On a microscopic scale, the most extreme case of heterochronic transplantation is somatic cell nuclear transfer, which has emerged as the basis for modern-day cloning approaches (Gurdon et al., 1958). By transferring an adult cell nucleus to a de-nucleated oocyte, a new individual can be generated. This technique encapsulates the full potential of reversing the biological age of a somatic cell to that of the new embryo. Interestingly, this implies that methylation patterns in the transferred nucleus are likely to reset by cytosolic components in the oocyte, suggesting another potential mechanism for rejuvenation.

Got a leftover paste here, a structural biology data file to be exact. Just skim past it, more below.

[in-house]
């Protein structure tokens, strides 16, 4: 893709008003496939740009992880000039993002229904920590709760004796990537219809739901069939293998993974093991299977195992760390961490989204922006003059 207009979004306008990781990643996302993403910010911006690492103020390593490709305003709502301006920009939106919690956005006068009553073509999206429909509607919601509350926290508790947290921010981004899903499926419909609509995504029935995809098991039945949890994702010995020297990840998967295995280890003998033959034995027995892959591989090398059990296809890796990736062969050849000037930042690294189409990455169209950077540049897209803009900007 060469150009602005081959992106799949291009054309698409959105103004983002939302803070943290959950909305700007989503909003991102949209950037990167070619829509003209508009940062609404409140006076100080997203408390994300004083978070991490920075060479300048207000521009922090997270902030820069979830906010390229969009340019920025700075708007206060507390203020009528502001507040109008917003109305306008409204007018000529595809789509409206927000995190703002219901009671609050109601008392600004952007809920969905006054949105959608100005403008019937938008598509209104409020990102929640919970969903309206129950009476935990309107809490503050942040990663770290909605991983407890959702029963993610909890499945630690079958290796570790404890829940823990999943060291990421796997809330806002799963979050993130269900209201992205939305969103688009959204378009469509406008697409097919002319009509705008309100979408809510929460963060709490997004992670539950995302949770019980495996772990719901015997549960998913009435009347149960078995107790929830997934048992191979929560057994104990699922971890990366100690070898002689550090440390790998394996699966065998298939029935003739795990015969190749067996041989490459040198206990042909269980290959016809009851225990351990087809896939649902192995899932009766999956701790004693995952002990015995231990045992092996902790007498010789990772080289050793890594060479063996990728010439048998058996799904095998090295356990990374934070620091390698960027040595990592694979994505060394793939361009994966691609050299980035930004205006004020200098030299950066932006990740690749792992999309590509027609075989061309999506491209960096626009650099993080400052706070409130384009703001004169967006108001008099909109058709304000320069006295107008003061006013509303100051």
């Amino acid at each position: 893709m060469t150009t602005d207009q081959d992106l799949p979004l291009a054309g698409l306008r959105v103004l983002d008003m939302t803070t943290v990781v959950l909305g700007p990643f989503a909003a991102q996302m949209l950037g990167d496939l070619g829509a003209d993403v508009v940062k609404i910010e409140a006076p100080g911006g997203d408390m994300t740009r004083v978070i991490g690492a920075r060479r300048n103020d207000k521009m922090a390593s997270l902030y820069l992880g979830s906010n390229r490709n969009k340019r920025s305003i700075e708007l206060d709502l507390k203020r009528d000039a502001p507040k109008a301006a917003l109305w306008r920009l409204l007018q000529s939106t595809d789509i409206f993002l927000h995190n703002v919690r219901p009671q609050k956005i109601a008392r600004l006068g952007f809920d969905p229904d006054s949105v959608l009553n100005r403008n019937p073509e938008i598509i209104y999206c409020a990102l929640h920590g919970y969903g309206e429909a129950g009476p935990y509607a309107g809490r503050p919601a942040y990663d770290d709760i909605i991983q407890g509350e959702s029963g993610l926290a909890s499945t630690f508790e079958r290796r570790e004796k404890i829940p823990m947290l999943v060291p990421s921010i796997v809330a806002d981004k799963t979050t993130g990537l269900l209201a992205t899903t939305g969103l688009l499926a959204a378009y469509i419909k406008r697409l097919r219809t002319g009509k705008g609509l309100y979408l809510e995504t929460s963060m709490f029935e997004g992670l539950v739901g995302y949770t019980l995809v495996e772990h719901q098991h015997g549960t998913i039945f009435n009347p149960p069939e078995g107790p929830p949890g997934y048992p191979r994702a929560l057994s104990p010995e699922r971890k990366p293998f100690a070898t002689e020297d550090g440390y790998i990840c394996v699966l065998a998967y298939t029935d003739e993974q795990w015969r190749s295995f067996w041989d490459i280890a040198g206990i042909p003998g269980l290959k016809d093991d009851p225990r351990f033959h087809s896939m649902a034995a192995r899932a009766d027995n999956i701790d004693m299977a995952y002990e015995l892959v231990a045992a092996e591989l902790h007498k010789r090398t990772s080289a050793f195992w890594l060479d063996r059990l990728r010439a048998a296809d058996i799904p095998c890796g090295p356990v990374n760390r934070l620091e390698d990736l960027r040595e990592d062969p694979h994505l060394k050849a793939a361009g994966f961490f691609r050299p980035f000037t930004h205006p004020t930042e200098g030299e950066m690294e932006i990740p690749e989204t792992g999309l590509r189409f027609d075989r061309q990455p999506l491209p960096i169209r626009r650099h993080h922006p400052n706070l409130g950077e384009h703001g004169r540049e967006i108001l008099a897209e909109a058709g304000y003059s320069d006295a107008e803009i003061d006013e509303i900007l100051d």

To recapitulate this effect without the introduction of complex microscopic procedures, scientists discovered four critical “reprogramming factors” (Yamanaka factors), which, when expressed in somatic cells, could effectively reverse the developmental status to that of early embryos, generating induced pluripotent stem cells (iPSCs). Interestingly, low epigenetic ages around zero were predicted when epigenetic clocks were applied to iPSC samples. Almost all clocks showed considerable epigenetic age decreases compared with dermal fibroblasts used as the source of fully reprogrammed iPSCs.
Similar characteristics were observed in mice. In the case of mice, clocks reported a range of epigenetic ages of the identical iPSCs. Taken together, most human and mouse clocks reach a consensus in establishing age reversal that occurs as a result of reprogramming, although consistent predictions of age in these cells across different models remain a challenge.